A few weeks ago I posted a formula on Facebook, calculating how many books you’ll read before you die. I’ve been getting some questions about it, so I thought I’d put it here so there’s a permanent link where people can find it. I heard this formula at the World Horror Convention in Brighton, England, from Scott Edelman, who got it from…I can never remember. He said it on a panel, and it’s haunted me ever since, and now it can haunt you.
I’ve simplified the formula a bit for maximum mathiness:
B = the number of books you read in a month
A = your current age
Y = your life expectancy
(Y-A)xBx12 = the number of books you’ll read before you die
So, for example, let’s say you’re me: I’m 35, I read about three books a month, and I’m from Utah (I currently live in Germany, but I just got here, so I’m going to use the Utah number). The American Human Development Project estimates the life expectancy of a Utahn at 80.1 years, which gives us:
(80.1-35)x3x12 = 1623.6 books
For worldwide life expectancy stats, based on country, use this table instead. I used the state-based one because I knew that Utah has a much higher life expectancy than the national average, which is 78.2 (and which drops all the way to 75.6 if you break it down by gender. Men always live noticeably shorter than women, on average). Using the worst possible estimate, 75.6, my number drops to 1461.6.
I was going to round 1623.6 down to 1623, because the thought of dying halfway through a book is pretty depressing, but the more I think about it, the thought of giving up before I reach the end is even more depressing, so I’ll leave the 0.6 on there. I will die with a book in my hand. But even this number isn’t super accurate, because today is not my birthday and I am not, therefore, exactly 35–I’m actually just a few days off of 35.5, which would give me (using the Utah data) 1605.6. I lost 17 books! Have I read those 17 books in the last six months? I’m not sure, but it sure doesn’t feel like it. Maybe my estimate of books per month is too high. If I drop it to two books per month my total becomes 1070.4. Ouch.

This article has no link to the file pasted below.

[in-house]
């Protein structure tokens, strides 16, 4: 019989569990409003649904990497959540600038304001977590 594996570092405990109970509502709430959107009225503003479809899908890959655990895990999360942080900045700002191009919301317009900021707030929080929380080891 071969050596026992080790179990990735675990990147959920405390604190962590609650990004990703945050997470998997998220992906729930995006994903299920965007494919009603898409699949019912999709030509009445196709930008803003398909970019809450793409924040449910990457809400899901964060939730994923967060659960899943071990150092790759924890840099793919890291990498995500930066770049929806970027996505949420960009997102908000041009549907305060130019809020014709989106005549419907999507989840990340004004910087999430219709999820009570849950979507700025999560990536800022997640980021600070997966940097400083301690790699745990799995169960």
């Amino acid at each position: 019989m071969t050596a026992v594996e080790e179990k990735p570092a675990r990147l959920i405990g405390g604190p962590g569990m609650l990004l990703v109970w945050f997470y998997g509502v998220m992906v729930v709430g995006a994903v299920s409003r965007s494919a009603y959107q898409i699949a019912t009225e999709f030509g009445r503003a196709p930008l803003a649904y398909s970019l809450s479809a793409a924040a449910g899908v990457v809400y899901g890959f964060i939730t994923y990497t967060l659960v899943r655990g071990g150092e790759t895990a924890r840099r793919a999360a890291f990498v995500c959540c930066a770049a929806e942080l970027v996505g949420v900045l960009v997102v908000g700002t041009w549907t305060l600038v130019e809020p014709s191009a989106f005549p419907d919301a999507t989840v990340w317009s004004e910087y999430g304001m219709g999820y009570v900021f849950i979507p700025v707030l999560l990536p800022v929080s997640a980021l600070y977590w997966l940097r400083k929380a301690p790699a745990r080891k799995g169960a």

We could go on like this all day, tweaking the data, but consider two important things:
1) The number is not exact, and is not intended to be. The point is to give you a general idea of how many books you have left.
2) The only meaningful tweak you can make to the data is to read more books. Living healthier, moving to a country with a higher life expectancy; none of that will change the data as much as just reading one extra book per month.
Actually, consider one more important thing: the only possible reason for putting yourself through this grim mathematical ordeal is to scare yourself, not just into reading more books, but into reading good books. 1623.6 seems like a lot of books, and it’s certainly more than I have in my Goodreads library thus far, but…it’s finite. It seems obvious in hindsight, but I’d never really considered that there was an upper limit on my reading–I want to read everything. But unless I change my habits a bit I’ve only got 1623.6 books left. So yes, by all means, read more books and raise that number, but here’s the even bigger take-away for me: don’t waste any of those precious slots on lame books. Life is too short to force yourself to finish a book you don’t like. Whatever criteria you use, (I usually give a book two chapters before I give up, unless it’s been recommended by a trusted source), as soon as you know a book’s just not doing it for you, drop it and grab another one. Ever since I learned this formula I’ve been an aggressive book-dropper, and I’ve found that not only do I read a lot more, I enjoy the books I actually read a lot more than before. I’m reading more books, and better books, and a wider variety of books, because I’m always searching for my new favorite thing.
After all, if I still have more than half of my reading life ahead of me, the odds are good that my favorite book, and maybe my favorite genre, is something I haven’t even encountered yet.